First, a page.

Financial Times: S&P raises concerns over Shell review: “battered by a scandal”
By Ian Bickerton in Amsterdam
Jul 09, 2004
A leading credit ratings agency yesterday raised concerns over the transparency of an internal structural review being undertaken by Royal Dutch/Shell.
The move echoed the views of some of the oil group's biggest institutional investors. Standard & Poor's said it "remains concerned by, notably, a relative lack of transparency regarding the dual ownership review process and the scope of reforms to be implemented" by the Anglo-Dutch group.
It has been battered by a scandal that has forced it to cut proved reserves by 4.47bn barrels, or 23 per cent of proved reserves, in four separate revisions starting in January, and cost the jobs of several senior executives.
The ratings agency's view mirrors that of some shareholders, which have requested that the group discloses proposals under consideration and accepts independent appointments to a working group that is conducting the internal review.
S&P's comments came despite it welcoming "the actions Shell has already taken to address governance weaknesses".
Under pressure from shareholders, Royal Dutch/ Shell last month named the members of the internal review group and pledged to abolish powerful priority shares held by its Dutch arm, which controls 60 per cent of the company.
Royal Dutch/Shell has cited the complexity of the governance review process as the reason why it is unlikely to divulge its plans for structural reform before November.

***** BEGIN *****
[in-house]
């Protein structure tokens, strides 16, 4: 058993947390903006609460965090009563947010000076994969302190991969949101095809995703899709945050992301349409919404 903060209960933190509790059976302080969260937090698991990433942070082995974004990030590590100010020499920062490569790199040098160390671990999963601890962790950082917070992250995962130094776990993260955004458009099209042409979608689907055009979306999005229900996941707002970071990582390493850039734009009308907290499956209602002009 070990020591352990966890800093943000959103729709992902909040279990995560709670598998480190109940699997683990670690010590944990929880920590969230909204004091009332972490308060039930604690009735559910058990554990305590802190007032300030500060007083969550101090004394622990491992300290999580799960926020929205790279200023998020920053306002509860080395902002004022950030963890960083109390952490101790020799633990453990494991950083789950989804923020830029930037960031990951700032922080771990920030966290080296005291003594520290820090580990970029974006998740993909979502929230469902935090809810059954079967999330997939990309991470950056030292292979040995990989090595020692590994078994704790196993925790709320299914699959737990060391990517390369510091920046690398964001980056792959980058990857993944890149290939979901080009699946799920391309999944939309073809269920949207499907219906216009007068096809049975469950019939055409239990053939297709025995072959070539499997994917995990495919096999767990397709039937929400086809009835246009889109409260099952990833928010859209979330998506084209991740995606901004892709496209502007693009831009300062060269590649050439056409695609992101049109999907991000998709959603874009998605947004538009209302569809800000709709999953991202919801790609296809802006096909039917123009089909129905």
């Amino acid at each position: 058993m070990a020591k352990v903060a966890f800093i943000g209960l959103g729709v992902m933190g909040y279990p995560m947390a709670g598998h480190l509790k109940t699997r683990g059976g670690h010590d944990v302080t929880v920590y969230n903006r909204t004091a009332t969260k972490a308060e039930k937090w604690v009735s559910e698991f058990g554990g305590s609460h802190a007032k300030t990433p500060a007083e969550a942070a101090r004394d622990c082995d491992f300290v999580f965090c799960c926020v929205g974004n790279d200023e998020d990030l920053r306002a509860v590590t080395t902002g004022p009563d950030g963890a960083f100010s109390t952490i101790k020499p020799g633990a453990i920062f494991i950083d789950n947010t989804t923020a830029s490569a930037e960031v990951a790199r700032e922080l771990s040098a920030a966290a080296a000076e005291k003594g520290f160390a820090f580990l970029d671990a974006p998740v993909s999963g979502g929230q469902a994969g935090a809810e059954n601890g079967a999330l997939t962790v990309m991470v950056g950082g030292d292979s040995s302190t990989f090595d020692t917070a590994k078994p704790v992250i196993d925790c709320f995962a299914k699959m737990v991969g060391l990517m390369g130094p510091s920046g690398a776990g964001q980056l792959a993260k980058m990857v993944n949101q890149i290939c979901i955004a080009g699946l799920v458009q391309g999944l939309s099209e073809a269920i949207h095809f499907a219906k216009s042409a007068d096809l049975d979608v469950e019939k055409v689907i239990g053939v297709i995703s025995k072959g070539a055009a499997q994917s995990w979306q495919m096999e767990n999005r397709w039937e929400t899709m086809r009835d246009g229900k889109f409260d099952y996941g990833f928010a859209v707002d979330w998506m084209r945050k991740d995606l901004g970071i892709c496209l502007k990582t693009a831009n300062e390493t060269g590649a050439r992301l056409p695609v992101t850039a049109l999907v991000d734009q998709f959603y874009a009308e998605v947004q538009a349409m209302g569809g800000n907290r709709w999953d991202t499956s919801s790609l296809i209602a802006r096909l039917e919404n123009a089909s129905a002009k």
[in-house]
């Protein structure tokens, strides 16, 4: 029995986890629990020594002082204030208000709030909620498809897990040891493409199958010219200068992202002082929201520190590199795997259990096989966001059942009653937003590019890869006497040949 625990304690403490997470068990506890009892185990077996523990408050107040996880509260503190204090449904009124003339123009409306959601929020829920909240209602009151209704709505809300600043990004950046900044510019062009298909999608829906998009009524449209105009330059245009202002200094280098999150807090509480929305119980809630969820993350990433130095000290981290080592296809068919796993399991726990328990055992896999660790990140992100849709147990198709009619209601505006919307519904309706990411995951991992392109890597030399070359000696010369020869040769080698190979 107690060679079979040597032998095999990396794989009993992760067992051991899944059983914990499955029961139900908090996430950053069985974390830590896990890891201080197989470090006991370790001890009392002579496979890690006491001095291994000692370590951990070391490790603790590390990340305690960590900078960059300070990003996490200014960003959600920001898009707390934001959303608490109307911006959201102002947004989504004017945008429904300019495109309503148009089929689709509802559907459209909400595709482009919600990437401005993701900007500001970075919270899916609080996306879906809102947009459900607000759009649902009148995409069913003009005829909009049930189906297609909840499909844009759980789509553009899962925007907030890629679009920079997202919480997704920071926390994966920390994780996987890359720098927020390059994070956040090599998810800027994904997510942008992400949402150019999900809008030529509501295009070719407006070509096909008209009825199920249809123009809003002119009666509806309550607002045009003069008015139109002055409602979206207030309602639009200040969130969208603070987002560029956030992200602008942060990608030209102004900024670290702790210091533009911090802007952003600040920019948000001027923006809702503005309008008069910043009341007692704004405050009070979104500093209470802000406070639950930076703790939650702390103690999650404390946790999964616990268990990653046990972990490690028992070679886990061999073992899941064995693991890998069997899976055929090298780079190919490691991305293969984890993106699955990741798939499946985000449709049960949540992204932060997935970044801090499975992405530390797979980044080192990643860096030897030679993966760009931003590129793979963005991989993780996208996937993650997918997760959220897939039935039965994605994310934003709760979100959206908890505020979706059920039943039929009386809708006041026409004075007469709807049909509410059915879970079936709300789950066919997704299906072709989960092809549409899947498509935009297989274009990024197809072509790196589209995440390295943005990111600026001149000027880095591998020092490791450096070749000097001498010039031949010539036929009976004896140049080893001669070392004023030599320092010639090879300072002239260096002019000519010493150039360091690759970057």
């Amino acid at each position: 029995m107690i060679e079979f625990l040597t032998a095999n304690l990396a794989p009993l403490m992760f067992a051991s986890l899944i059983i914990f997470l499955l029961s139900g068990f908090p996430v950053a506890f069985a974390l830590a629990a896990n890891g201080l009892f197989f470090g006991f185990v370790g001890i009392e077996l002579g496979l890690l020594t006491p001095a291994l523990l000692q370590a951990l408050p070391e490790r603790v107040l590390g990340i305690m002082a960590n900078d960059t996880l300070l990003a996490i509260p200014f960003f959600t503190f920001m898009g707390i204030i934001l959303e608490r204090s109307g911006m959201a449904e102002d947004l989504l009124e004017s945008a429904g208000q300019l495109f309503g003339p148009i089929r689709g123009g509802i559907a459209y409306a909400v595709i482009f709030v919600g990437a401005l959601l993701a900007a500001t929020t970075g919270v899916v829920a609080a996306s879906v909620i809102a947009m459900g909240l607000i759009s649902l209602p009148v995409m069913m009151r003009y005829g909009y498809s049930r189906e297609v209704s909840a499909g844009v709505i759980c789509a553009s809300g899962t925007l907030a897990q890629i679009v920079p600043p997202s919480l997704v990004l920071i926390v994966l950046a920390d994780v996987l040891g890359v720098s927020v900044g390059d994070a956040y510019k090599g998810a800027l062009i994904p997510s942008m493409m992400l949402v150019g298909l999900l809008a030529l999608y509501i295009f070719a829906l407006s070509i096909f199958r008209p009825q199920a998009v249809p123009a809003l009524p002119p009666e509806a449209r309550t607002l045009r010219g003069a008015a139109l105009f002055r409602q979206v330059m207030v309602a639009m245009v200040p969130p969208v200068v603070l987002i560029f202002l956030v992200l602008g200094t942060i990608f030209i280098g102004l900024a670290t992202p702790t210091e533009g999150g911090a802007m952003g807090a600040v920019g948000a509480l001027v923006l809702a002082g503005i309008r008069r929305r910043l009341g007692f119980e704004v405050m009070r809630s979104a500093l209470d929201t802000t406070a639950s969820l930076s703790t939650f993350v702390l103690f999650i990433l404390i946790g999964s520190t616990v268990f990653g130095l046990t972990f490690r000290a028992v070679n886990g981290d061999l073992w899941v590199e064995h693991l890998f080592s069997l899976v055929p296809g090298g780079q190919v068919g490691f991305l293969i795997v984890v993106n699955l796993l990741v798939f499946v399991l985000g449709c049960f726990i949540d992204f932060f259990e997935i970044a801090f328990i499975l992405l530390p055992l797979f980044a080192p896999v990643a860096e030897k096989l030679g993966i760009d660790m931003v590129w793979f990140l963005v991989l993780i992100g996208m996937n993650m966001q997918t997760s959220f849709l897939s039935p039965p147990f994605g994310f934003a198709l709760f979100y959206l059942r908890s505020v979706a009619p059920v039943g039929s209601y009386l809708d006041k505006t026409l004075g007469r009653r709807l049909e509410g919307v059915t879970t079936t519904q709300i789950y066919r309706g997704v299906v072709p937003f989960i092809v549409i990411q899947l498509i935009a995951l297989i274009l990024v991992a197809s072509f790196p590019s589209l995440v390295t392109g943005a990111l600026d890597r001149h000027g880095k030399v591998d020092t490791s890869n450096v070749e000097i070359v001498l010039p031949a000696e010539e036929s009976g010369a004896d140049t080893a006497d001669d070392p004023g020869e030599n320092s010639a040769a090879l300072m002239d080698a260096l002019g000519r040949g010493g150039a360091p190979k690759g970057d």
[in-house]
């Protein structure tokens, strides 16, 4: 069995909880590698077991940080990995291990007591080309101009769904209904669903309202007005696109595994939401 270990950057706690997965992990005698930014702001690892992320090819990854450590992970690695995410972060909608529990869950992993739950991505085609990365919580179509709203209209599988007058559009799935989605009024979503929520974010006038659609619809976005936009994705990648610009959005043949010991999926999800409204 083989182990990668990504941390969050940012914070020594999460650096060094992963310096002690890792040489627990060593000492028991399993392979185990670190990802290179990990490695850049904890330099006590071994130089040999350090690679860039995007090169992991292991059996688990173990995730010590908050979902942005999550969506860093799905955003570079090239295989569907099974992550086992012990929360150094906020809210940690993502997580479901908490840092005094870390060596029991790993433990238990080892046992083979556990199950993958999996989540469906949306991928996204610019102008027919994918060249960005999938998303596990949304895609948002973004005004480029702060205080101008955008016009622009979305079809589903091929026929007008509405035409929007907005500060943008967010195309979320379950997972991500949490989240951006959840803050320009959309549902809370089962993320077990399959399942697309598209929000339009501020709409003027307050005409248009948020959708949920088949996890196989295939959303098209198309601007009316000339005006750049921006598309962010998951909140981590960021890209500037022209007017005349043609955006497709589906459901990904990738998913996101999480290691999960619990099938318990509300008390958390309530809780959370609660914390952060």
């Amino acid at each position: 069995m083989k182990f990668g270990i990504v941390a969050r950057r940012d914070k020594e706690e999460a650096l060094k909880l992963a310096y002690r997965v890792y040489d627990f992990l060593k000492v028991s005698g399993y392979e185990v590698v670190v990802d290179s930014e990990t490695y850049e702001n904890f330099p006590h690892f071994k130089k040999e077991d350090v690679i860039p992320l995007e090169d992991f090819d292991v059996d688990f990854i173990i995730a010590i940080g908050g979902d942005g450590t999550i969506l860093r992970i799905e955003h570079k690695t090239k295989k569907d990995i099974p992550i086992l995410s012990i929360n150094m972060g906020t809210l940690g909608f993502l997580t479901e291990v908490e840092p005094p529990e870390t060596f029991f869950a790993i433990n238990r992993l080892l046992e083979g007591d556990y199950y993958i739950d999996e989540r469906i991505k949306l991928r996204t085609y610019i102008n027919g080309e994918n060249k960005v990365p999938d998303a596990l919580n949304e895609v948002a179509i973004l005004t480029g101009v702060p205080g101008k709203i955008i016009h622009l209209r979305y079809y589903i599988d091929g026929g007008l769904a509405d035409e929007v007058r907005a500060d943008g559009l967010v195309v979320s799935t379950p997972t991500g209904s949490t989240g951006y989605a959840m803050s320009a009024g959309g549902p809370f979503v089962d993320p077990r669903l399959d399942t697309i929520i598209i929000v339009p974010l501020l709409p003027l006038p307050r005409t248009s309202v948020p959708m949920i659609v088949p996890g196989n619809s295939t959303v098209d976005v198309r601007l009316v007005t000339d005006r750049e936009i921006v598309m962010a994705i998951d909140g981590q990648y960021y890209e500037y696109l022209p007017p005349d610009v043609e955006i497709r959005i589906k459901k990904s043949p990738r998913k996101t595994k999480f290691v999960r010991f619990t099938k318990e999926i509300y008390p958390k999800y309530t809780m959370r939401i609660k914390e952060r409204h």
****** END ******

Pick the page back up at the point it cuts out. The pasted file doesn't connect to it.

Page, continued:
S&P did remove its long-term ratings on the group from creditwatch, where they had been placed on January 9 following the reserves announcement. It also affirmed its long and short-term ratings on the group and its entities, at AA+ and A-1+ respectively, with a negative outlook.
The agency said key weaknesses - notably exploration performance, related governance and internal control issues, increasing upstream investment and shareholder litigation risks - were counterbalanced by the expectation that it would maintain strengths in other areas.
Having downgraded its ratings on the group in April, it also said yesterday that it expected proved reserve bookings to "significantly exceed production during 2004-05".
Jeroen van der Veer, chairman of Royal Dutch/Shell's committee of managing directors, told Dutch shareholders last week, that "80 per cent" of the reserves de-booked since January would return as proved reserves over the next decade.
However, S&P warned: "The ratings could be lowered, should the group fail to effectively correct its weaknesses in corporate governance and internal controls and to raise proved reserve bookings significantly above full replacement during the next two years."
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